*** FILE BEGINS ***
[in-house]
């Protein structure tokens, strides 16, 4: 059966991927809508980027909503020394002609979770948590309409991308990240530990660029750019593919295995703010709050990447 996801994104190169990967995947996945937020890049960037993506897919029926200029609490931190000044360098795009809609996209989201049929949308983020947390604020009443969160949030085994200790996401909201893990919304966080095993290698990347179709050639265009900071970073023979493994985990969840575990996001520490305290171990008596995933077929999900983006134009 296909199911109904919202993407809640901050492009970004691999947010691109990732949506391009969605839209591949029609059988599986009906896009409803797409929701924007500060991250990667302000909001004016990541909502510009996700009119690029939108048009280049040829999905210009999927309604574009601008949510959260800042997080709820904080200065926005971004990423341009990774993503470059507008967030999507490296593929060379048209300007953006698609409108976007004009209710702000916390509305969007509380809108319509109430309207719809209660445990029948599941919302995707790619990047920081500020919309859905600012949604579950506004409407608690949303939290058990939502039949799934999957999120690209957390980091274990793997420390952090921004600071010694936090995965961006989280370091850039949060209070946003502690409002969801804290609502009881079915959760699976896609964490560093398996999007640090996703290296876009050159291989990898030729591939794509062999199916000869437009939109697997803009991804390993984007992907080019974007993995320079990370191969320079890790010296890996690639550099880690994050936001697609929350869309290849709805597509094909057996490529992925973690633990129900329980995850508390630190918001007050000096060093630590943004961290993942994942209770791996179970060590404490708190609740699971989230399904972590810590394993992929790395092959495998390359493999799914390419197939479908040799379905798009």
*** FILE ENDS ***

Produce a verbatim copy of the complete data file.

[in-house]
């Protein structure tokens, strides 16, 4: 059966991927809508980027909503020394002609979770948590309409991308990240530990660029750019593919295995703010709050990447 996801994104190169990967995947996945937020890049960037993506897919029926200029609490931190000044360098795009809609996209989201049929949308983020947390604020009443969160949030085994200790996401909201893990919304966080095993290698990347179709050639265009900071970073023979493994985990969840575990996001520490305290171990008596995933077929999900983006134009 296909199911109904919202993407809640901050492009970004691999947010691109990732949506391009969605839209591949029609059988599986009906896009409803797409929701924007500060991250990667302000909001004016990541909502510009996700009119690029939108048009280049040829999905210009999927309604574009601008949510959260800042997080709820904080200065926005971004990423341009990774993503470059507008967030999507490296593929060379048209300007953006698609409108976007004009209710702000916390509305969007509380809108319509109430309207719809209660445990029948599941919302995707790619990047920081500020919309859905600012949604579950506004409407608690949303939290058990939502039949799934999957999120690209957390980091274990793997420390952090921004600071010694936090995965961006989280370091850039949060209070946003502690409002969801804290609502009881079915959760699976896609964490560093398996999007640090996703290296876009050159291989990898030729591939794509062999199916000869437009939109697997803009991804390993984007992907080019974007993995320079990370191969320079890790010296890996690639550099880690994050936001697609929350869309290849709805597509094909057996490529992925973690633990129900329980995850508390630190918001007050000096060093630590943004961290993942994942209770791996179970060590404490708190609740699971989230399904972590810590394993992929790395092959495998390359493999799914390419197939479908040799379905798009």